The Earth's orbit around the sun is controlled by two things. The first is the gravity of the sun, and the second is the way the earth moves sideways in space.
The sun has gravity, similar to the way Earth has gravity. On Earth, gravity keeps everything on the ground and ensures people, animals and other things do not float up into the sky. It pulls objects towards the Earth.
The sun's gravity is similar in that it pulls objects toward it. But, in the case of the sun, those objects are planets. One of the planets is Earth. So, why does the earth not get pulled into the sun?
The reason why planets don't get pulled into the sun is that they are also moving sideways. This makes the planets move in a circular way, rather than in a straight line toward the sun. The circular motion is called an orbit.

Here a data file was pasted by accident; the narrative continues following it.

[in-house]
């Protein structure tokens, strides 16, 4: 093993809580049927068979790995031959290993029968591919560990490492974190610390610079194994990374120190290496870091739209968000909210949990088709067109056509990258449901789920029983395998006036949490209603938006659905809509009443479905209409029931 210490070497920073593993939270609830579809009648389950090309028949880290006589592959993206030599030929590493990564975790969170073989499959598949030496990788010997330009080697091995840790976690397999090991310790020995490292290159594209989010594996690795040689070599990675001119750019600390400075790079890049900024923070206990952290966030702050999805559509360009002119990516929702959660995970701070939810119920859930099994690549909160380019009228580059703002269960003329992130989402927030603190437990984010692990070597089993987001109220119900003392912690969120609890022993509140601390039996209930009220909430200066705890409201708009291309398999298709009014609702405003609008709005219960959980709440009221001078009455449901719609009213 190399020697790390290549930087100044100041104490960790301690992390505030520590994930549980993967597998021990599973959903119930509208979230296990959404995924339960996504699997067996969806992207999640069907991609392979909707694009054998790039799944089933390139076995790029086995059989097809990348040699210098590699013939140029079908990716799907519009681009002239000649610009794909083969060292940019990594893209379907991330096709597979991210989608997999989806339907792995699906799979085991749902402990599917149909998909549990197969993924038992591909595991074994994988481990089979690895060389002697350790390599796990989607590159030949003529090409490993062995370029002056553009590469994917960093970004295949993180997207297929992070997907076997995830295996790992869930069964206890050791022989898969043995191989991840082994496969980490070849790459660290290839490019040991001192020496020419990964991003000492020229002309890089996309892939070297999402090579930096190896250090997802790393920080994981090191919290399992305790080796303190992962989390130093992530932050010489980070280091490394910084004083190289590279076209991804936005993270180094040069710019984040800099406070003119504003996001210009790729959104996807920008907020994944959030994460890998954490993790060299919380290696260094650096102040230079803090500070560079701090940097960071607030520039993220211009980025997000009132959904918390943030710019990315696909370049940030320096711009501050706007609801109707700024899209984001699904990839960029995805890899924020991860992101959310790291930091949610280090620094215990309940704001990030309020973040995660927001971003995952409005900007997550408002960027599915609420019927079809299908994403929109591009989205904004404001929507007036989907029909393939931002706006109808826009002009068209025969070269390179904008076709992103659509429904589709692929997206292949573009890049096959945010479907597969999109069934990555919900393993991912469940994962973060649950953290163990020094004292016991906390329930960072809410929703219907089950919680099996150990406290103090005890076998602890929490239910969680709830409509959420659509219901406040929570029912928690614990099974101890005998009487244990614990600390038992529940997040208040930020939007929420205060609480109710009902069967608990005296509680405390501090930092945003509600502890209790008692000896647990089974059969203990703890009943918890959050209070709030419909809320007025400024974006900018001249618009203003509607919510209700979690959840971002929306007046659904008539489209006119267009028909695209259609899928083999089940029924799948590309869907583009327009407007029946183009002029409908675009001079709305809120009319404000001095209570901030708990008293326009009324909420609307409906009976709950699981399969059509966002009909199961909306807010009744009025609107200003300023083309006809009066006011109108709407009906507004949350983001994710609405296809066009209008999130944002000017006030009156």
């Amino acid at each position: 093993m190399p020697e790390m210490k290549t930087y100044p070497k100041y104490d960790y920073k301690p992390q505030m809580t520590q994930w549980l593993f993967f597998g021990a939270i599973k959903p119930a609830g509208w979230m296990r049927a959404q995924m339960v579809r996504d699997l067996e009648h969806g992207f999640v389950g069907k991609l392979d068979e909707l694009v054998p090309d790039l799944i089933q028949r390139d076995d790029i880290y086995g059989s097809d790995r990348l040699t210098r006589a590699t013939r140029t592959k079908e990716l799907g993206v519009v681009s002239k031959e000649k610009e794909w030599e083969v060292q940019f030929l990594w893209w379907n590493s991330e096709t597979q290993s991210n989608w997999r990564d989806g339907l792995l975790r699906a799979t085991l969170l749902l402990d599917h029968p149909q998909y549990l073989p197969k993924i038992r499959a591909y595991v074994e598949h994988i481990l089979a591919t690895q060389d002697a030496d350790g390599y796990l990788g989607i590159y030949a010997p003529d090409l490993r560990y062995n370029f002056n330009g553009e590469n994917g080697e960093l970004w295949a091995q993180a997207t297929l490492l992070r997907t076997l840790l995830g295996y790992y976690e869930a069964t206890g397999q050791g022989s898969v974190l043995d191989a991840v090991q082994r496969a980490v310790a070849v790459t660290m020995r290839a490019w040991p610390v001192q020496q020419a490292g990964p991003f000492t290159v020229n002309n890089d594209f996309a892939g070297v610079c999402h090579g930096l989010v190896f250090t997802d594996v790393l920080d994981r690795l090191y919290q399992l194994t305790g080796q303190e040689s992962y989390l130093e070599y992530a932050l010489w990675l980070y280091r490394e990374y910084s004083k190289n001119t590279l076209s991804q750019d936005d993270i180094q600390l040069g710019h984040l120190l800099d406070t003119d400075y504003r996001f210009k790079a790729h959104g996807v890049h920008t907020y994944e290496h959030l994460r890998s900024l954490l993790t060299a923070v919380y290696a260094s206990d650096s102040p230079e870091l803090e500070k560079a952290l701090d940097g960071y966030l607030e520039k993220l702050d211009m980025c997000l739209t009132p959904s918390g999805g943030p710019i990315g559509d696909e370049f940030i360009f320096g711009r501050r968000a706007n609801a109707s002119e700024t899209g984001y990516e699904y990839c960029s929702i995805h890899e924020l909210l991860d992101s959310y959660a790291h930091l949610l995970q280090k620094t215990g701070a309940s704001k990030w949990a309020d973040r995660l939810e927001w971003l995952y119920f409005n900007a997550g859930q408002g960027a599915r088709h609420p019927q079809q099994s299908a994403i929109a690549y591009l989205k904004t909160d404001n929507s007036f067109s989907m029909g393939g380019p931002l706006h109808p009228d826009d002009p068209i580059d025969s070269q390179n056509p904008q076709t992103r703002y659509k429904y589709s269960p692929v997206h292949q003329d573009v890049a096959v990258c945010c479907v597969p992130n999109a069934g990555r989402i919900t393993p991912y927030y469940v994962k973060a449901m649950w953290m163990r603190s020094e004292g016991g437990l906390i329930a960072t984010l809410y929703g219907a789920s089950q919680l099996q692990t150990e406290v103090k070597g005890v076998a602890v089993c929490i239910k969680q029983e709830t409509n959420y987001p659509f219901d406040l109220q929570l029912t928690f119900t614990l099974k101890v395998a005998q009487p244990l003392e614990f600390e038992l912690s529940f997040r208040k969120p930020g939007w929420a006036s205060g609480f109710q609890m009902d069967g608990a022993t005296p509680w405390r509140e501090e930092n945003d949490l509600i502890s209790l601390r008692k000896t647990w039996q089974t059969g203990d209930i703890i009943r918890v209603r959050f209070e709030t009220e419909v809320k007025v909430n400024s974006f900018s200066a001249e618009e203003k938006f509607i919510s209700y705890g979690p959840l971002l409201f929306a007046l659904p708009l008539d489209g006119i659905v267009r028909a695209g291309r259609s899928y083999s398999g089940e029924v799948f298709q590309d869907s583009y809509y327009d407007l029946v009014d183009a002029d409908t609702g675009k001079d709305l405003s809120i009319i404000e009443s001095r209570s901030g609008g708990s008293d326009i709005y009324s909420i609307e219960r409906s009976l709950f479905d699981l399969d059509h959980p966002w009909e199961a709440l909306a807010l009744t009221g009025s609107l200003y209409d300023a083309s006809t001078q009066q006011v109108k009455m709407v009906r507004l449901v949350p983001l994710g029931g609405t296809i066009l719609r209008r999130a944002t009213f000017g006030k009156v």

If there was no gravity from the sun, the Earth would continue moving sideways in one direction and would float off into space. If there was no sideways movement, the Earth would be pulled into the sun. With the sun's gravity and the sideways movement working together, the Earth moves in a controlled orbit around the sun.